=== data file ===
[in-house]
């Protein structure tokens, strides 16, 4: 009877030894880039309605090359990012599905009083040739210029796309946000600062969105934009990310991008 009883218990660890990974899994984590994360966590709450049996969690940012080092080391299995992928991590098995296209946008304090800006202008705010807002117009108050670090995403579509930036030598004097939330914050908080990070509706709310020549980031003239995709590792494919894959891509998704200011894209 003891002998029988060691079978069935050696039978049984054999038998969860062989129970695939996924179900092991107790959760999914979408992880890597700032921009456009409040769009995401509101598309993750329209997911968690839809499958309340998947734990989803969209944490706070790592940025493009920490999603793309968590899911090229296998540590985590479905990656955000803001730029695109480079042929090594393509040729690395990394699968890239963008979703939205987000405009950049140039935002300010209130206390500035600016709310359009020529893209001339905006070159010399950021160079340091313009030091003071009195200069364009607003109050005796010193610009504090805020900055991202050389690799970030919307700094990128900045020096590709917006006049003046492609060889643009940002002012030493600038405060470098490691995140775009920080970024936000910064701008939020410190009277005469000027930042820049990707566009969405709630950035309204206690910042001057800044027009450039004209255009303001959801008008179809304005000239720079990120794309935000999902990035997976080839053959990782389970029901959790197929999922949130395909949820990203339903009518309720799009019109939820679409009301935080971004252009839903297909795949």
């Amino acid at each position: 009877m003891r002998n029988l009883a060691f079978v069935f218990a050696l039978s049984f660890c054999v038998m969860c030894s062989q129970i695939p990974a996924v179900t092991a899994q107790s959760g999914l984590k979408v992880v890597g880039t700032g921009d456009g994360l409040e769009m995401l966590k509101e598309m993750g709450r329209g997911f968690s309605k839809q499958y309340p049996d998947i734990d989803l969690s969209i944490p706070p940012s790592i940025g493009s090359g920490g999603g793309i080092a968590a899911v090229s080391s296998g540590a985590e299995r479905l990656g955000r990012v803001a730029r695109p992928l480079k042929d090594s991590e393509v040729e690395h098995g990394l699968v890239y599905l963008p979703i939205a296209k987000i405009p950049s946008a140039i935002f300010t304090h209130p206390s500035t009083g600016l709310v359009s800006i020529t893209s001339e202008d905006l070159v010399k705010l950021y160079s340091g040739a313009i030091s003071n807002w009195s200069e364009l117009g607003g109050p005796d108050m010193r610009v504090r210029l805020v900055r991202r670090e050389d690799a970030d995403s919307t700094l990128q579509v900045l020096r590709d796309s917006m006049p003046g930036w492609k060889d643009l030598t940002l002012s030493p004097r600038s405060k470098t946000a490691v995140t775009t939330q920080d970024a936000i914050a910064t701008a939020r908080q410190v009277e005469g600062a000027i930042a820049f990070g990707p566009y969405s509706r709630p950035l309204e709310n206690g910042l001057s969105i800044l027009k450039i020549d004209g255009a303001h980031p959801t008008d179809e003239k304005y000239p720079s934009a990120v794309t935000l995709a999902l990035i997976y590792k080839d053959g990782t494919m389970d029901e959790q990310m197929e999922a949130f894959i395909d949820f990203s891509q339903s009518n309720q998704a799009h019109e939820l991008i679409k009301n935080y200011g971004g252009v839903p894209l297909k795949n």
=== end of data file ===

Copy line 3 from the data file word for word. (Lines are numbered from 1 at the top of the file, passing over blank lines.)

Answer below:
């Amino acid at each position: 009877m003891r002998n029988l009883a060691f079978v069935f218990a050696l039978s049984f660890c054999v038998m969860c030894s062989q129970i695939p990974a996924v179900t092991a899994q107790s959760g999914l984590k979408v992880v890597g880039t700032g921009d456009g994360l409040e769009m995401l966590k509101e598309m993750g709450r329209g997911f968690s309605k839809q499958y309340p049996d998947i734990d989803l969690s969209i944490p706070p940012s790592i940025g493009s090359g920490g999603g793309i080092a968590a899911v090229s080391s296998g540590a985590e299995r479905l990656g955000r990012v803001a730029r695109p992928l480079k042929d090594s991590e393509v040729e690395h098995g990394l699968v890239y599905l963008p979703i939205a296209k987000i405009p950049s946008a140039i935002f300010t304090h209130p206390s500035t009083g600016l709310v359009s800006i020529t893209s001339e202008d905006l070159v010399k705010l950021y160079s340091g040739a313009i030091s003071n807002w009195s200069e364009l117009g607003g109050p005796d108050m010193r610009v504090r210029l805020v900055r991202r670090e050389d690799a970030d995403s919307t700094l990128q579509v900045l020096r590709d796309s917006m006049p003046g930036w492609k060889d643009l030598t940002l002012s030493p004097r600038s405060k470098t946000a490691v995140t775009t939330q920080d970024a936000i914050a910064t701008a939020r908080q410190v009277e005469g600062a000027i930042a820049f990070g990707p566009y969405s509706r709630p950035l309204e709310n206690g910042l001057s969105i800044l027009k450039i020549d004209g255009a303001h980031p959801t008008d179809e003239k304005y000239p720079s934009a990120v794309t935000l995709a999902l990035i997976y590792k080839d053959g990782t494919m389970d029901e959790q990310m197929e999922a949130f894959i395909d949820f990203s891509q339903s009518n309720q998704a799009h019109e939820l991008i679409k009301n935080y200011g971004g252009v839903p894209l297909k795949n």